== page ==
Tippr’s efforts to use patents that it had acquired to help persuade deals companies into forming partnerships appears to be over, at least for now. A federal patent lawsuit it brought in February against 14 companies – mostly competing white label deals providers — has ground to a halt, with all actions settled or dismissed by mid-September.
Named in the suit were a “who’s who” of the white label space, including such players as BuyWithMe, Local Offer Network, Second Street Media, Nimble Commerce, Analog Analytics, DealOn (ReachDeals), HomeRun, Shoutback, Deal Co-op, Chompon, Offer Foundry, OwnLocal and others. Industry leaders Groupon and Living Social were not directly named in the suit, although Groupon has acquired Offer Foundry since the suit began.
There isn’t a lot of information available on the lawsuit, and it is not clear if the patent strategy persuaded any of the 14 companies to provide Tippr with cash, equity or any form of partnership. Tippr itself pronounced itself satisfied with the confidential terms. An industry blog, XConomy, cited sources that said that Tippr had been seeking four percent of gross revenues.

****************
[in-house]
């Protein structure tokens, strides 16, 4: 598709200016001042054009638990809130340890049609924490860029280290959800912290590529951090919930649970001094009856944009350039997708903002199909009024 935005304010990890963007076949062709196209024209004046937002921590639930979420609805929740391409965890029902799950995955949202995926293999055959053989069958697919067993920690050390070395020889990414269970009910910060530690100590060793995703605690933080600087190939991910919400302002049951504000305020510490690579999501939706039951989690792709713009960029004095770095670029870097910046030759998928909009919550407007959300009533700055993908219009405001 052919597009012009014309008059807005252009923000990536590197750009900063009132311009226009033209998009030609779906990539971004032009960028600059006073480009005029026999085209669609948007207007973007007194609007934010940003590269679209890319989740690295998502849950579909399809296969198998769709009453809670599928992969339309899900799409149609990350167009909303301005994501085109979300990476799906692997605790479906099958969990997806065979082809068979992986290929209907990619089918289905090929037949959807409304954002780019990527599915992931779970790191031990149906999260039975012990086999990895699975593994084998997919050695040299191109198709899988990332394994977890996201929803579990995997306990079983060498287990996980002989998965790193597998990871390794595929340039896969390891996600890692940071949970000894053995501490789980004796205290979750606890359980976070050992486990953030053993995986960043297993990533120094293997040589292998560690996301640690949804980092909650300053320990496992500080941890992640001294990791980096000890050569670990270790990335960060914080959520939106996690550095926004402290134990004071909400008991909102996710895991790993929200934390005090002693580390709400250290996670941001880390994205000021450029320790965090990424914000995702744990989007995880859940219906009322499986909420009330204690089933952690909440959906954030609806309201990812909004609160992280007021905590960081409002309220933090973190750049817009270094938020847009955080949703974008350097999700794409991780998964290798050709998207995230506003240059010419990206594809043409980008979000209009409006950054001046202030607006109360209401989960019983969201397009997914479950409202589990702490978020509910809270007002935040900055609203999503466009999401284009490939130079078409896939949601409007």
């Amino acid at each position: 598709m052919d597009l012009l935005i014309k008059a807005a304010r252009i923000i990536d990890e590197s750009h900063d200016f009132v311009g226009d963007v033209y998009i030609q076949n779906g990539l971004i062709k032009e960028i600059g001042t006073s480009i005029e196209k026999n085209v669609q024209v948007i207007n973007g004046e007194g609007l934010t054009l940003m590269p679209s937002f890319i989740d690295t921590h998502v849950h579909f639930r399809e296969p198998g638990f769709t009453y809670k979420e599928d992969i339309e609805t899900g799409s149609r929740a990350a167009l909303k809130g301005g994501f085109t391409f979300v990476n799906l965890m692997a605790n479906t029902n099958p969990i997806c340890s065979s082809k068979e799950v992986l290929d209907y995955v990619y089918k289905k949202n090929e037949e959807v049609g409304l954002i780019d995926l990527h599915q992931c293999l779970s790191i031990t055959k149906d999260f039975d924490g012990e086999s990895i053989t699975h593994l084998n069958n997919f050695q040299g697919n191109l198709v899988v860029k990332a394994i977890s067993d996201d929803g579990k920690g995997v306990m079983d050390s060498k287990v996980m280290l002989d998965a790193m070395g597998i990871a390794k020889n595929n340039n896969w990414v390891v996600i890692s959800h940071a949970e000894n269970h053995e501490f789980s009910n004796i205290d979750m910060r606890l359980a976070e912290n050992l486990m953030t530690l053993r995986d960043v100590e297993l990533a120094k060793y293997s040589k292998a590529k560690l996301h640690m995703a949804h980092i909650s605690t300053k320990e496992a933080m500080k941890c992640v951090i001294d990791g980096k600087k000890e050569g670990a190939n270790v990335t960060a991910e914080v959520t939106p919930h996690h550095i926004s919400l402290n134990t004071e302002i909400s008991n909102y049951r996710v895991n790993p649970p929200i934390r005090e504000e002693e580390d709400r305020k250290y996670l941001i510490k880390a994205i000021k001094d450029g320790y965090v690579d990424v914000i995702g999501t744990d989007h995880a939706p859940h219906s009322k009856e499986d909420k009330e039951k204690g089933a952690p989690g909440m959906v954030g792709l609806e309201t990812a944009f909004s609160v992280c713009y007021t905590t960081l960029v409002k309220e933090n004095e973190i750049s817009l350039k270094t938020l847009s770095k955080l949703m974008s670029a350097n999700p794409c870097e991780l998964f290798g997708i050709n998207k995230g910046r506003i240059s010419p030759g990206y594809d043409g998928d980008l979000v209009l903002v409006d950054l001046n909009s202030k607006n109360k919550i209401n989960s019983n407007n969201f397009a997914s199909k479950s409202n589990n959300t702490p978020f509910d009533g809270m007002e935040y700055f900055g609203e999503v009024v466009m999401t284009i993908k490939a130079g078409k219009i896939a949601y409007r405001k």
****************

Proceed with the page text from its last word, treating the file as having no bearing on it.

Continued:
“My objective with the patents has always been to enable innovation and to get an ecosystem enabled with the leading technology,” said CEO Martin Tobias in an email to BIA/Kelsey. “Our settlements enable us and the industry to move forward in a very positive way. We are very happy to be able to focus on building a great social commerce ecosystem along with our partners and publishers.”
Tippr had acquired the batch of deals-related patents last February. The patents were originally issued to deals pioneer Mercata, and then sold in bankruptcy court to Paul Allen’s Vulcan Ventures. The patents largely related to dynamic pricing, in which deals become progressively cheaper as they reach a threshold of buyers. While not widely used, HomeRun, for instance, ran dynamic pricing auctions for its “avalanche” branded deals. HomeRun was sold a few weeks ago to Reardon Commerce, reportedly for $87 million in cash and stock.
In our conversations around the industry, the common observation was that it was going to be an expensive and long ride for Tippr to continue to seek legal enforcement of its patents. There was also no guarantee of a positive result for the company. The patents don’t overtly relate to many of the deals companies, which mostly focus on straight-ahead group buying.
Meanwhile, Tippr apparently continues to pursue its dual strategy of developing destination deal sites in 17 markets, along with white label partnerships with media companies such as Belo, NBC, Fox, Hearst, Univision, and others. It works with roughly 60 traditional media companies. The company also reports 1,200 affiliates, which earn a commission of up to 15 percent for featuring Tippr deals.